It’s about time something connected to world football’s governing body delivered good news. So try this: after years of being accused of prioritising slogans over substance, EA Canada’s first wave of changes to FIFA 16 (opens in new tab) are all ones specifically requested by gamers in response to last year’s edition. Having played it, this less-is-more approach looks set to reinvigorate its flagship sports series, and – here’s the best bit – leave the online menchildren obsessed with scoring ‘sweaty goals’ weeping into their Suarez posters.
For instance, change number one on the tick list covers… number ones. As in, goalkeepers. Last year’s retooled (yet temperamental) netmen have been given an additional stack of new animations and AI enhancements that mostly eliminate the fury-sparking mistakes of FIFA 15. No more halfway line lobs that limp into the onion bag while your keeper does a passable impersonation of Nelson’s Column; no more inability to recover in any situation that requires them moving back towards goal.
I say ‘mostly’ because every keeper has the odd Rob Green moment. Especially Rob Green. In FIFA 16, as in reality, that remains the case. Overall, however, they’re already noticeably more reliable.
Not only do custodians ship fewer soft goals, they’re also less busy generally, as defensive play has been significantly upgraded. 25 under-the-hood tweaks to off-the-ball movement – for instance, centre-back turning circles being tighter, and players looking to mark the most dangerous threat in their vicinity rather than any old opponent – coupled with the toning down of sprint speeds mean it’s suddenly really tricky to score.
Last year’s first playtest for journalists threw up several farcical scorelines (and accompanying eye rolls) that wouldn’t have looked out of place on an ice hockey rink; yet this year, in around 15 matches, the closest I got to a goal bonanza was a single 3-2. And that was between Barca and Real Madrid.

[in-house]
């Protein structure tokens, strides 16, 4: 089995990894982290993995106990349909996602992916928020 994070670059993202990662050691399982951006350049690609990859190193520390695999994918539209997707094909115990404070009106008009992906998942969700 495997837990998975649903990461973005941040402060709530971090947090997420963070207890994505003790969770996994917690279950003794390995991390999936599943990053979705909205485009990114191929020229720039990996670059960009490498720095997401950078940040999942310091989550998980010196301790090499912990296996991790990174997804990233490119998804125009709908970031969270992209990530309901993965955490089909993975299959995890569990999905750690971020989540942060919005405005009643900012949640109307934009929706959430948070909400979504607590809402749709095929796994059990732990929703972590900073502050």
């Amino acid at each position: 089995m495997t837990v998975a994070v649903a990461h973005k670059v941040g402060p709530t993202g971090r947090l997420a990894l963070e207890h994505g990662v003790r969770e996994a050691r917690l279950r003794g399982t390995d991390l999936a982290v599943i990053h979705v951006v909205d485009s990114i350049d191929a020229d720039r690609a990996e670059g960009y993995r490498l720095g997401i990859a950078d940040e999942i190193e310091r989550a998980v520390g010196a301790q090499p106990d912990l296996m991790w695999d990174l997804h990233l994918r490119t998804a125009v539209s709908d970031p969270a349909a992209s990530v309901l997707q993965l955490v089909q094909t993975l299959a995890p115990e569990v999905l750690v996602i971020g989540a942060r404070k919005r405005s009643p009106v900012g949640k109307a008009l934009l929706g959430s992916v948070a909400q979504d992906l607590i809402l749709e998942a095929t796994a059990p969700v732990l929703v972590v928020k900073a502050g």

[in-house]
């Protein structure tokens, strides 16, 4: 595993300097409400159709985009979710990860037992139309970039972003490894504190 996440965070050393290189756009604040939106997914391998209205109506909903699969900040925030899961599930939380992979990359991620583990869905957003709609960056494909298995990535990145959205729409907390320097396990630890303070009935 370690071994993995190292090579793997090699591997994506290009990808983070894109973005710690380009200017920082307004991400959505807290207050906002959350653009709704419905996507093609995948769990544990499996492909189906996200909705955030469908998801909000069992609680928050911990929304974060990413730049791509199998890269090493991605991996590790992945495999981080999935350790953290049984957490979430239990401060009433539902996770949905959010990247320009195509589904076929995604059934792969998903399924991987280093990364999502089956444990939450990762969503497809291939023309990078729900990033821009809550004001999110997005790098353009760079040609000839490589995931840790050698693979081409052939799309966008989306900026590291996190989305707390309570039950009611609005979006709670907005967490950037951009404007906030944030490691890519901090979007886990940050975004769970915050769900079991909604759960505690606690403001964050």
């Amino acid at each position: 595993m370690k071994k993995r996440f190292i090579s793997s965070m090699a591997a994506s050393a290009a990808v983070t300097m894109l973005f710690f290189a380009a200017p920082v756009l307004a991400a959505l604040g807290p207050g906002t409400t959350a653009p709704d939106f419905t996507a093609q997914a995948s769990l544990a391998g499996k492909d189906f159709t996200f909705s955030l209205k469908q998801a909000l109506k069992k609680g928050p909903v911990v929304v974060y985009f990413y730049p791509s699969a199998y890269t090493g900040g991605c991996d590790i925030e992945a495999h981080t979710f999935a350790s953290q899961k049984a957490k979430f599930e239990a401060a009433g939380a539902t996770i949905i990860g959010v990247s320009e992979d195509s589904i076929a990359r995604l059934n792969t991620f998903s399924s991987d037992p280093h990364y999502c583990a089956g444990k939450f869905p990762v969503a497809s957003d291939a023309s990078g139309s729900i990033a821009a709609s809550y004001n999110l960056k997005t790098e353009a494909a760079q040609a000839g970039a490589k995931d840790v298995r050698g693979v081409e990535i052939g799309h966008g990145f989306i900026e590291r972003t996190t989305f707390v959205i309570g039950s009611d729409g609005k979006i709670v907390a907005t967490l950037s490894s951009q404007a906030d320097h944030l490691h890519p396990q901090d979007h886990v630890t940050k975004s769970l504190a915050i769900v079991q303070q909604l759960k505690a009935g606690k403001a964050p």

There’ll be a backlash against these defensive measures from the type of online player who only ever makes use of those Iberian behemoths, and desires to either win 7-0 or disconnect at the first whiff of defeat. But in terms of realism and competitive balance, the emphasis on defending is a long overdue, and extremely welcome, change. Let babies be babies. The rest of us can focus on trying to recreate actual, real football.
A couple of other new elements stand out as incremental revisions that transform matches for the better. My favourite is another defensive one: players break faster on loose balls and make moves to intercept accurate passes if close enough to do so. From an attacking perspective, new harder passes (on PS4, hold R1 while hitting X) are an always-satisfying method of zipping the ball between these more observant foes, while properly whipped crosses and drilled shots prove to be potent weapons once you’ve adjusted to the more stringent defending.
From a personal standpoint, the one major frustration remaining is that it’s still impossible to specify which players go up for set pieces – a vital tactic for sides with big defenders, such as Stoke and Crystal Palace. Producer Nick Channon frustratingly confirms it’s not one that’ll be rectified anytime soon:
“We’re not changing anything related to that this year, but it’s definitely something to think about. There are always priority lists. For me FIFA 16’s main one is about making sure we have balance on both sides of the ball, and I think we do. But it is an interesting idea.”
Annoyances at having 6 ft 3 defenders shackled to the halfway line at corners aside, the signs here are promising – which is more than can be said for anything else linked to the FIFA name at present (opens in new tab). EA Canada is taking measures to make the series better for those who want to mimic real football, and infuriating for trolls who’d rather manipulate every flaw to their advantage. The salient point is that it should make for an even more beautiful game.